No Federal Jurisdiction under Grable If Adequate and Independent Bases for Liability Exist under State Law
The Defendants argued in their notice of removal in Martinez v. City of Faiurfield, 2008 U.S. Dist. LEXIS 73746 (E.D. Cal. Aug. 12, 2008), that federal question jurisdiction existed because the plaintiff alleged that the defendant police officer exceeded his authority under the U.S. Constitution and because the plaintiff’s Sixth and Seventh Causes of Action alleged a claim for liability under Monell v. Dep't of Soc. Servs., 436 U.S. 658, 691 (1978). Not enough:
"When a claim can be supported by alternative and independent theories — one of which is a state law theory and one of which is a federal law theory — federal question jurisdiction does not attach because federal law is not a necessary element of the claim." Rains v. Criterion Sys., Inc., 80 F.3d 339, 346 (9th Cir. 1996). Accordingly, even if Plaintiff's sixth and seventh cause of action could constitute a Monell claim, they also constitute state tort claims, and thus do not necessarily arise under federal law. See Mary M. v. City of L.A., 54 Cal. 3d 202, 209 (1991) ("The doctrine of respondeat superior applies to public and private employers alike."); White v. Super. Ct., 225 Cal. App. 3d 1505, 1511 (1990) (Recognizing causes of action for "negligent hiring, training, and retention and for failure to train, supervise, and discipline" against the City and County of San Francisco for police officer's misconduct.).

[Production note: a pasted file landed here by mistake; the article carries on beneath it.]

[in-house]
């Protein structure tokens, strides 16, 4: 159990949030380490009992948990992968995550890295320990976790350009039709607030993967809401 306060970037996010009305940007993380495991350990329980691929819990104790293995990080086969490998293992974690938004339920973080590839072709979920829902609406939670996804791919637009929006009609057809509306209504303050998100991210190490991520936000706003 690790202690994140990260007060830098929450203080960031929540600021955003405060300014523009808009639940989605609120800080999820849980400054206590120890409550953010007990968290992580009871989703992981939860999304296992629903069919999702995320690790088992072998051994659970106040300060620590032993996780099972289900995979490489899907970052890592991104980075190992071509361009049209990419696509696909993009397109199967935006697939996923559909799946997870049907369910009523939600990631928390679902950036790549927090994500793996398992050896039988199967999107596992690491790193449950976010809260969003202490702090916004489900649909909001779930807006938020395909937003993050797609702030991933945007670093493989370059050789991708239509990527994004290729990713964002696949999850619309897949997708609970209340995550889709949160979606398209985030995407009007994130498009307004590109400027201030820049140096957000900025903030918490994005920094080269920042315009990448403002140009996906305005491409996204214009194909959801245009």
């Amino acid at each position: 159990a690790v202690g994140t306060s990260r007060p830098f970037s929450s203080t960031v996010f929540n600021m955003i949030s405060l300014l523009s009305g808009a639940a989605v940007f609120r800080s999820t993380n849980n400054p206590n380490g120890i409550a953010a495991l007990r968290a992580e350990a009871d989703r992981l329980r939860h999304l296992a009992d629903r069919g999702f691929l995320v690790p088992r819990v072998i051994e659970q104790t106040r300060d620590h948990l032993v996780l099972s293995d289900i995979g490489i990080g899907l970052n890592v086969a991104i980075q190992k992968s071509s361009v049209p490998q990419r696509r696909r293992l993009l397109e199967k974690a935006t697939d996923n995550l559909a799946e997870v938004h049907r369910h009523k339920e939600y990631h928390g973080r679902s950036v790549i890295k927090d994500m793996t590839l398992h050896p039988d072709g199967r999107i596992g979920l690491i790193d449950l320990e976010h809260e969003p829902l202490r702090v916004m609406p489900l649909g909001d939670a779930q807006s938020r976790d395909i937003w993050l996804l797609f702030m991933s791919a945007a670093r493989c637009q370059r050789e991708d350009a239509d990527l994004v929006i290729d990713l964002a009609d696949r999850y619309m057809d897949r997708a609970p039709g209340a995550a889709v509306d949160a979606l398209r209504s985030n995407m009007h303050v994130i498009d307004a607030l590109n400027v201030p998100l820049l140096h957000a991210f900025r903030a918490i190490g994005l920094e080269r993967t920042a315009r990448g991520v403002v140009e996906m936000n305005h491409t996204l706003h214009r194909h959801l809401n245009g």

Nonetheless, federal question removal jurisdiction exists where a state law claim "necessarily raise[s] a stated federal issue, actually disputed and substantial, which a federal forum may entertain without disturbing any congressionally approved balance of federal and state jurisdictional responsibilities." Grable & Sons Metal Prods. Inc. v. Darue Eng'g & Mfg., 545 U.S. 308, 314 (2005). Here, Plaintiff's sixth cause of action contains allegations of "excessive force" and that Defendants "have demonstrated deliberate indifference to this pattern and practice of constitutional violations and illegal practices . . . ." (Compl. PP 39-40 (emphasis added).) These allegations appear to raise federal constitutional violations, but any stated federal issue is not a necessary element of Plaintiff's sixth cause of action because that claim could also "be supported by alternative and independent" state law theories of liability. Rains, 80 F.3d at 346. The federal constitution is not expressly mentioned except in the preliminary allegations section of the Complaint, and the referenced illegal practices could be based on the claims that Defendant Garcia violated the California Civil Rights Act, California Civil Code section 52.1. (Compl. PP 19-22.)
Motion to remand granted.
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